China and Russia are to hold “routine” naval exercises in the South China Sea in September, the Chinese Ministry of National Defense said on Thursday, adding that the drills were aimed at strengthening their cooperation and were not aimed at any other nation.
The exercises come at a time of heightened tension in the contested waters after the Permanent Court of Arbitration in The Hague, Netherlands, ruled this month that China did not have historic rights to the South China Sea and criticized its environmental destruction there.
China refused to participate in the case and rejected the ruling.
“This is a routine exercise between the two armed forces, aimed at strengthening the developing China-Russia strategic cooperative partnership,” ministry spokesman General Yang Yujun (楊宇軍) told a regular monthly news conference in Beijing. “The exercise is not directed against third parties.”
China and Russia are members of the UN Security Council and have held similar views on many major issues, such as the crisis in Syria, putting them at odds with the US and Western Europe.
Last year, they held joint military drills in the Sea of Japan and the Mediterranean.
White House spokesman Josh Earnest played down the significance of the exercises, even though he conceded that the South China Sea was “a sensitive diplomatic topic right now.”
“I don’t know what exercises they are planning, but in the same way the United States and China have a military-to-military relationship, I’m not surprised that Russia and China are seeking to build upon their military-to-military relationship as well,” Earnest told a regular briefing.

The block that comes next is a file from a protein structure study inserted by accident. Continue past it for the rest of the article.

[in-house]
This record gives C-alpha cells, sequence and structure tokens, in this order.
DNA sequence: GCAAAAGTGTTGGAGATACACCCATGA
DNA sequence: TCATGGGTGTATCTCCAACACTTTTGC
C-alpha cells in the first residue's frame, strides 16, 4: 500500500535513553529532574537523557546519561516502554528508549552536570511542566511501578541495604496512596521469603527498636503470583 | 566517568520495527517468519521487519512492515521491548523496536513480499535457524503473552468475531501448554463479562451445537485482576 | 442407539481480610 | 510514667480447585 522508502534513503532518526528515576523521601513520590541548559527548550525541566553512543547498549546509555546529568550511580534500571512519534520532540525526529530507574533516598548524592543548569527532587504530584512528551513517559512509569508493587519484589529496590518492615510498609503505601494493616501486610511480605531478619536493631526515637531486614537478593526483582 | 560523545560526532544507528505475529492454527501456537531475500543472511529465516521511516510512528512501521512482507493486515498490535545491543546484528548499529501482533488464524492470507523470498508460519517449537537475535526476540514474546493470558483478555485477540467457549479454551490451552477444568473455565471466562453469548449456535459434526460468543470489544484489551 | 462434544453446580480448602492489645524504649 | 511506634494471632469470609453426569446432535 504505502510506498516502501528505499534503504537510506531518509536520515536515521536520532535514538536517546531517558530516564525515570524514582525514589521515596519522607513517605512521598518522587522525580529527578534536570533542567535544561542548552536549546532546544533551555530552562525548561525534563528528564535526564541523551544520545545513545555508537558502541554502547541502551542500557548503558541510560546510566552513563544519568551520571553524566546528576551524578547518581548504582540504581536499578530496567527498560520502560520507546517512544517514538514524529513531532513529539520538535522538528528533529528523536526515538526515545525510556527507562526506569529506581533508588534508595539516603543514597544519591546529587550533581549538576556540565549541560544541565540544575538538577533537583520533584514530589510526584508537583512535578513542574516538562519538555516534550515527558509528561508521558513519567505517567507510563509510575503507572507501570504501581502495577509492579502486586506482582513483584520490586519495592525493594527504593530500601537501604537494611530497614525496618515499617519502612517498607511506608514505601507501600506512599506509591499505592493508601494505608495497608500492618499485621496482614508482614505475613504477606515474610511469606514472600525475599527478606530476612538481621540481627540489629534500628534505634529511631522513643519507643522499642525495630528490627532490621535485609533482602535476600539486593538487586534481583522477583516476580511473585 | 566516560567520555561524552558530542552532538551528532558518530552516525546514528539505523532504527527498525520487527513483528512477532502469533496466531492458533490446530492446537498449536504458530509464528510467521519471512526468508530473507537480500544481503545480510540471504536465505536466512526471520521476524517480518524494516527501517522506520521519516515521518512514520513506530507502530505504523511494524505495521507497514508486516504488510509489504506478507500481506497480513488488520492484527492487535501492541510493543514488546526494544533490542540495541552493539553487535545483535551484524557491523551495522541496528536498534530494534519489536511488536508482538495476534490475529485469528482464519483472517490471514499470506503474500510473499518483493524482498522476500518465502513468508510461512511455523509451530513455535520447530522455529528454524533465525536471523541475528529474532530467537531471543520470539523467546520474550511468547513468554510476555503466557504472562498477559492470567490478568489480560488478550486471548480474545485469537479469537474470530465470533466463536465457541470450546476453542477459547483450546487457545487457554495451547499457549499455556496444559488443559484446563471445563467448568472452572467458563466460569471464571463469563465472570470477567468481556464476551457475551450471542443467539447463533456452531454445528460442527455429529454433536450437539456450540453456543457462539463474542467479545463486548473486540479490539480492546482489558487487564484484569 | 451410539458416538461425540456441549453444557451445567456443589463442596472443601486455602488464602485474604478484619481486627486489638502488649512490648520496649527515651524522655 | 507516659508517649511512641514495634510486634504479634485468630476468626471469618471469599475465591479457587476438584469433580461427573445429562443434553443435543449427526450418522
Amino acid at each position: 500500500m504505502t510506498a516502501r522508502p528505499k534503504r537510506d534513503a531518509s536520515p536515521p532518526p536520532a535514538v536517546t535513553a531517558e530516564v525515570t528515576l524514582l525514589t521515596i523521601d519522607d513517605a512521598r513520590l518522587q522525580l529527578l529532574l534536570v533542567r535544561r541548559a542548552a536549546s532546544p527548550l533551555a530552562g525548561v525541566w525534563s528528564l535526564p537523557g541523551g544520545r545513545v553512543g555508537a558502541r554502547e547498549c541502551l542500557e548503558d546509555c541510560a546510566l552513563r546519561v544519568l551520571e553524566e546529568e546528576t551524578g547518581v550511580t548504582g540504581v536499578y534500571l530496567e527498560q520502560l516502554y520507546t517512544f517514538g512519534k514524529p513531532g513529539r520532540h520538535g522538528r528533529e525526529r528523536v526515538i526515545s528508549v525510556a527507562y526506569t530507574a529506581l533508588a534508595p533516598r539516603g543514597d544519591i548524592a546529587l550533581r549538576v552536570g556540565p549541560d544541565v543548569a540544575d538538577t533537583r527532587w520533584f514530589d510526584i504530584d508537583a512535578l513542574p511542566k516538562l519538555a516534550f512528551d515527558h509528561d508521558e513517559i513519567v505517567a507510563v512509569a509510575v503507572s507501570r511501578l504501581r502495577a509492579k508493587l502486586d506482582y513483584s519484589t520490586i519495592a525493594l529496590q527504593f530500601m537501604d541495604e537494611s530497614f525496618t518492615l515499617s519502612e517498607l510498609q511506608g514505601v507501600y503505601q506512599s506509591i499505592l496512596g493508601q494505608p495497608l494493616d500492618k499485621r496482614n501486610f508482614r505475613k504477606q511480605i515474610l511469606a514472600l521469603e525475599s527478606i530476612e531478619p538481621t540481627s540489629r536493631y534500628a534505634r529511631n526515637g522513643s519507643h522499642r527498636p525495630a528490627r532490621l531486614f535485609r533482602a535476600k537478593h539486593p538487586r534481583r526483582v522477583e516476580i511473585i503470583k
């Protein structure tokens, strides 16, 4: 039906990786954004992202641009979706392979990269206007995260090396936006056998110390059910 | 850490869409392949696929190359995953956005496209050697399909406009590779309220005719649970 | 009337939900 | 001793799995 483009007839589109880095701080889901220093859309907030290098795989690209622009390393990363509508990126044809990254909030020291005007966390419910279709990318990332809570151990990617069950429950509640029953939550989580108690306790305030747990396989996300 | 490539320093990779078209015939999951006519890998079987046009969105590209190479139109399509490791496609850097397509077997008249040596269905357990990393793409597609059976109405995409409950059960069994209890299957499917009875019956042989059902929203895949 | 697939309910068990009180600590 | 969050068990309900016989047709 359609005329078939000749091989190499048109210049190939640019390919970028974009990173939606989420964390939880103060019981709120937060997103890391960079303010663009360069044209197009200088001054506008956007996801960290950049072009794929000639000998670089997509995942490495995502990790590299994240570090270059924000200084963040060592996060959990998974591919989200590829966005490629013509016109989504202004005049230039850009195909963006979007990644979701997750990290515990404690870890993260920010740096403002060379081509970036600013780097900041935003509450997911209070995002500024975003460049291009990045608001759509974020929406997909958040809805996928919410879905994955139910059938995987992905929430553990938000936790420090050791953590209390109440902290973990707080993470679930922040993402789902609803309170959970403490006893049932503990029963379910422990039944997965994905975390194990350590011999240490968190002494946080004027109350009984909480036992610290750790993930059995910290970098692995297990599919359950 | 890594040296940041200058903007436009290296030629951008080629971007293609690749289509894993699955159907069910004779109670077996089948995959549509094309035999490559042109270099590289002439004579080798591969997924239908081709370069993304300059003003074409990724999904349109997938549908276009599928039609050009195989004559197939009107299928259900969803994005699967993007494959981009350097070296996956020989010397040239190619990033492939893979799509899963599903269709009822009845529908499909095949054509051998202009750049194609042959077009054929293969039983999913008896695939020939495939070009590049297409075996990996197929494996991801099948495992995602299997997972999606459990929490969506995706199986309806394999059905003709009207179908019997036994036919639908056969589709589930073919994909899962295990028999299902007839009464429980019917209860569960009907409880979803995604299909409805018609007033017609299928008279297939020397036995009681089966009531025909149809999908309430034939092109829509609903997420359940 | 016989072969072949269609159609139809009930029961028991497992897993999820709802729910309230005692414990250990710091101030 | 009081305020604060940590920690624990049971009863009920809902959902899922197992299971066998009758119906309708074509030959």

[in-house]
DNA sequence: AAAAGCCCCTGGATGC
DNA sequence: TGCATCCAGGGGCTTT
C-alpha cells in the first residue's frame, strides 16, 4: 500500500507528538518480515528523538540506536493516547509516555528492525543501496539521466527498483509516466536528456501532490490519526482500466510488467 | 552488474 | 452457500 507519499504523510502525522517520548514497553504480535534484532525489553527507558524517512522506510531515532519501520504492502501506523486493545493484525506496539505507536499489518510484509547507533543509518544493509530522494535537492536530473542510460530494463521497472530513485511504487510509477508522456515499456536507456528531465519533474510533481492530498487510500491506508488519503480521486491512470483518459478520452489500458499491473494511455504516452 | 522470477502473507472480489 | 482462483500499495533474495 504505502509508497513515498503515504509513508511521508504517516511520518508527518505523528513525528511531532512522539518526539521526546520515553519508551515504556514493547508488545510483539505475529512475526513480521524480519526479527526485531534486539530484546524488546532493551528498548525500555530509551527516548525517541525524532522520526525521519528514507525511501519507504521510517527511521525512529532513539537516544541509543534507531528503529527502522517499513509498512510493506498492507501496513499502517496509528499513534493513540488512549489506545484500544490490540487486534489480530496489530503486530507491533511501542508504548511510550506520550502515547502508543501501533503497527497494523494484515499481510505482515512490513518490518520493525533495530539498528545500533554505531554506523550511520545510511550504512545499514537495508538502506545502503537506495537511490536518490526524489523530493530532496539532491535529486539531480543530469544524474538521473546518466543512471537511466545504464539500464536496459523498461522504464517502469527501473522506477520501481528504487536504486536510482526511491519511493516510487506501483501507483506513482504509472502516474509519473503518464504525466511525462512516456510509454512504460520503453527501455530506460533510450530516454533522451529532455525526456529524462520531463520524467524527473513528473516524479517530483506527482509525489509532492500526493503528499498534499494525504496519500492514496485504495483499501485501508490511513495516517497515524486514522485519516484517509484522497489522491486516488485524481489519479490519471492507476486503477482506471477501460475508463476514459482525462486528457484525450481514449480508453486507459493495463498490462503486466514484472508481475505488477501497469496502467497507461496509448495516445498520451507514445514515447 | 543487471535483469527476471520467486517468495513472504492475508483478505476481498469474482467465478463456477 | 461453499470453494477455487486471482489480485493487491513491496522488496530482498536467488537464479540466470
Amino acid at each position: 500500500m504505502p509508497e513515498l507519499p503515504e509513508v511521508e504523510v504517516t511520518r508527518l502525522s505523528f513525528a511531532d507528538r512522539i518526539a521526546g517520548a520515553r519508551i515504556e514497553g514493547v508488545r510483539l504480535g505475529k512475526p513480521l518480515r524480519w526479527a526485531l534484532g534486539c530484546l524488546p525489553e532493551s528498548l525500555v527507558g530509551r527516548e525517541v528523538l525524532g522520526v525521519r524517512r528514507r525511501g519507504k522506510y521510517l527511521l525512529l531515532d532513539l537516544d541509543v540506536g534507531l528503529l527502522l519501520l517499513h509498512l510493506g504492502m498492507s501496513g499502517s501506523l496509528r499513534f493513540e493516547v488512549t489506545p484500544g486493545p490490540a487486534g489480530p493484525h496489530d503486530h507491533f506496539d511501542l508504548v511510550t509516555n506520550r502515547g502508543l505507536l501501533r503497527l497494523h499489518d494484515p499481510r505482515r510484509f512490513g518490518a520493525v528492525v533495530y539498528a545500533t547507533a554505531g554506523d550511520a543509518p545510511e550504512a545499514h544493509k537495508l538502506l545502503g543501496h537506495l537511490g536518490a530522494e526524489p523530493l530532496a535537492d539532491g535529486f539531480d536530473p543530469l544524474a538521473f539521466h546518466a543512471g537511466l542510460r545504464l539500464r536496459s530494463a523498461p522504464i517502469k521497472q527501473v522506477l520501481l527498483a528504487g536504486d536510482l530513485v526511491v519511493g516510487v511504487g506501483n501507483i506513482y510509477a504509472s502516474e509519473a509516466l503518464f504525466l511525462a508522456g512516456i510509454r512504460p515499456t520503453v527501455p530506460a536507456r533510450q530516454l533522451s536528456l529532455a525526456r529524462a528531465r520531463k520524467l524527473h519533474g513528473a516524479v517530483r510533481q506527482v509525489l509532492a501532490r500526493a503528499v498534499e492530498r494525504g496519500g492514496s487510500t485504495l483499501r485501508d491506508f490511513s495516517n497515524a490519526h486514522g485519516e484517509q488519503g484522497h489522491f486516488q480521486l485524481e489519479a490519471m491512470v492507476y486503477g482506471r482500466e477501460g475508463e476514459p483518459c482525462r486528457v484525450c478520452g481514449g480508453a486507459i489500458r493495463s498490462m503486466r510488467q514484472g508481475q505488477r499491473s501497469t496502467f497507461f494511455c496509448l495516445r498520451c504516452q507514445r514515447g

China has recently taken part in US-led multinational naval drills in the Pacific and a US defense official said he did not expect the China-Russia exercises to affect US military activity or behavior in the South China Sea.
“We’re not concerned about the safety of US vessels in the region as long as interactions with the Chinese remain safe and professional, which has been the case in most cases,” the official said.
China claims most of the South China Sea. Taiwan, Brunei, Malaysia, Vietnam and the Philippines have rival claims.
China has repeatedly blamed the US for stoking tension in the region through its military patrols and of taking sides in the dispute.
Yang said China and Russia were comprehensive strategic partners and had already held many exercises this year.
“These drills deepen mutual trust and expand cooperation, raise the ability to jointly deal with security threats, and benefit the maintenance of regional and global peace and stability,” he said.
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